Mannequins At Swedish H&M Stir Controversy

Mannequins At Swedish H&M Stir ControversyAn H&M clothing store in Sweden is being hailed by women around the world after a photo of two surprisingly curvy mannequins there were photographed and posted online.

‘More realistic proportions’

Dressed in skimpy lingerie, the mannequins displayed softer stomachs, fuller thighs and generally more realistic proportions than the traditional department store models. For comparison, most mannequins in the U.S. are between a svelte size 4 or 6—a departure from the average American woman who is a size 14.

On Tuesday, a blogger at I Am Bored posted a photo of the mannequins to Facebook and the response was overwhelming. “It’s about time reality hit…” wrote out of almost 2,500 commentators.

“Anybody saying these mannequins encourage obesity or look unhealthy, you have a seriously warped perception of what is healthy. I guarantee the “bigger” mannequin in the front there represents a perfect BMI” wrote another.


‘A step in the right direction’

Modern-day mannequins have long been critiqued for having tiny proportions.  And male mannequins haven’t escaped scrutiny either. As much as the public contests these down-sized mannequins, when designers have attempted to create dolls that reflect real-life proportions they’re met with criticism, even disgust.

A recent published in the Journal of Consumer Research shows that women’s self esteem takes a nosedive when exposed to models of any size, so maybe there is no easy answer. But as long as mannequins are influencing people to buy fashion, reflecting real-life bodies is a step in the right direction.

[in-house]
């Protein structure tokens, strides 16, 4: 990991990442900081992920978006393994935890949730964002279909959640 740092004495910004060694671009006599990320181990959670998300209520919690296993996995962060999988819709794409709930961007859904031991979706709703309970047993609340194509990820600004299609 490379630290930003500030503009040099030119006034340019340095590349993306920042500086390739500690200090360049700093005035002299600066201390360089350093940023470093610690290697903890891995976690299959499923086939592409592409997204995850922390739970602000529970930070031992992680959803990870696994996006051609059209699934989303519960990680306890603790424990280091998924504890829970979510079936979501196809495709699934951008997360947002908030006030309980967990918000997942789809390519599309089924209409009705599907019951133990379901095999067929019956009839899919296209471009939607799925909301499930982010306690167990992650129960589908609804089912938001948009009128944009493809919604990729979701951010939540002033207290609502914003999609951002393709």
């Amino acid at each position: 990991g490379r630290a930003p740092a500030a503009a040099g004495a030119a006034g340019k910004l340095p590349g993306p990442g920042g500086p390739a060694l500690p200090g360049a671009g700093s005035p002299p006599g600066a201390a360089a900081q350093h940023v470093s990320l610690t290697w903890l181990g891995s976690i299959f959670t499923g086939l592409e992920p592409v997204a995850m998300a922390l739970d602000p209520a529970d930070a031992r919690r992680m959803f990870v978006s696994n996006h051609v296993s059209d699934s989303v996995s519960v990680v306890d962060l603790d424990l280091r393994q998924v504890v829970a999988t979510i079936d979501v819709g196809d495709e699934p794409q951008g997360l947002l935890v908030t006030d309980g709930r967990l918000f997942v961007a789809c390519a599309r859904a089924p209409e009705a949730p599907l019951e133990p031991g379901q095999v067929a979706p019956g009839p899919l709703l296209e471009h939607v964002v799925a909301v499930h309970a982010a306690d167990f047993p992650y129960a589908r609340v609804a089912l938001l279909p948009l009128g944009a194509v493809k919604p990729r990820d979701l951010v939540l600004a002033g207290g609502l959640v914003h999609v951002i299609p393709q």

What do you think of these curvy mannequins — yay or nay?

Source: Elise Sole, Yahoo Shine

Image: Tumblr

McDonald’s Top Chef: There’s Nothing ‘Unhealthy’ On Our Menu

Despite recent efforts to reinvent itself with a greater number of healthy items, McDonald’s remains a high-profile target in the anti-obesity movement. Daniel Coudreaut, who serves as the senior director of culinary innovation at the Golden Arches, recently made a comment that’s likely to fan the flames a little higher.

In an article for the Akron Beacon Journal, Lisa Abraham quotes Coudreaut as saying, “I don’t see anything on the menu that’s unhealthy.” We suppose that “unhealthy” is a relative term, but even the bravest spin doctor would have a hard time defending the statement against health advocates.


Indeed, a quick look at the McDonald’s menu reveals many items that, if not “unhealthy,” are certainly not on many nutritionists’ top 10 lists. For example, the Double Quarter Pounder With Cheese contains 42 grams of total fat and 1,360 milligrams of sodium. That said, McDonald’s has introduced healthier options in recent years, including oatmeal for kids.

The average McDonald’s customer, according to Coudreaut, eats three meals a month at the restaurant. “I feel that if we were to close our doors of all of the McDonald’s tomorrow, the obesity problem would not go away,” Coudreaut said.

How often do you eat at McDonald’s? Do you agree with Chef Coudreaut’s opinion about their menu?

Source: Yahoo News

Image: Forays of a Finance Foodie